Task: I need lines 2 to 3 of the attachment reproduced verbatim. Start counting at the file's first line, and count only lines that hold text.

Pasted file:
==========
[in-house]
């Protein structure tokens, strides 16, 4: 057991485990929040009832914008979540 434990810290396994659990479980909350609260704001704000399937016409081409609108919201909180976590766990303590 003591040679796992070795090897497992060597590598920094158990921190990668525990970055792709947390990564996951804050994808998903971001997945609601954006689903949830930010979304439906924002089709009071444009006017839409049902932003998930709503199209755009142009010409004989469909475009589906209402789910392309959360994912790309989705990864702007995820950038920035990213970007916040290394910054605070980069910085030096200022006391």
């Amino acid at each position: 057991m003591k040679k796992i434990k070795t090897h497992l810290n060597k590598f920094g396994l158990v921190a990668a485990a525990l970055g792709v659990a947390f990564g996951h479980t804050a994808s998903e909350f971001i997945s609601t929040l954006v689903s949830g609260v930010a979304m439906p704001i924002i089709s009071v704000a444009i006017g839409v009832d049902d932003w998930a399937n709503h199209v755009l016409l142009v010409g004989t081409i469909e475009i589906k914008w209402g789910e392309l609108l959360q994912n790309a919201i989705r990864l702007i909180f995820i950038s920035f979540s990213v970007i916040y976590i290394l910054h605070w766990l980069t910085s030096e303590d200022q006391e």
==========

């Protein structure tokens, strides 16, 4: 057991485990929040009832914008979540 434990810290396994659990479980909350609260704001704000399937016409081409609108919201909180976590766990303590 003591040679796992070795090897497992060597590598920094158990921190990668525990970055792709947390990564996951804050994808998903971001997945609601954006689903949830930010979304439906924002089709009071444009006017839409049902932003998930709503199209755009142009010409004989469909475009589906209402789910392309959360994912790309989705990864702007995820950038920035990213970007916040290394910054605070980069910085030096200022006391």
């Amino acid at each position: 057991m003591k040679k796992i434990k070795t090897h497992l810290n060597k590598f920094g396994l158990v921190a990668a485990a525990l970055g792709v659990a947390f990564g996951h479980t804050a994808s998903e909350f971001i997945s609601t929040l954006v689903s949830g609260v930010a979304m439906p704001i924002i089709s009071v704000a444009i006017g839409v009832d049902d932003w998930a399937n709503h199209v755009l016409l142009v010409g004989t081409i469909e475009i589906k914008w209402g789910e392309l609108l959360q994912n790309a919201i989705r990864l702007i909180f995820i950038s920035f979540s990213v970007i916040y976590i290394l910054h605070w766990l980069t910085s030096e303590d200022q006391e």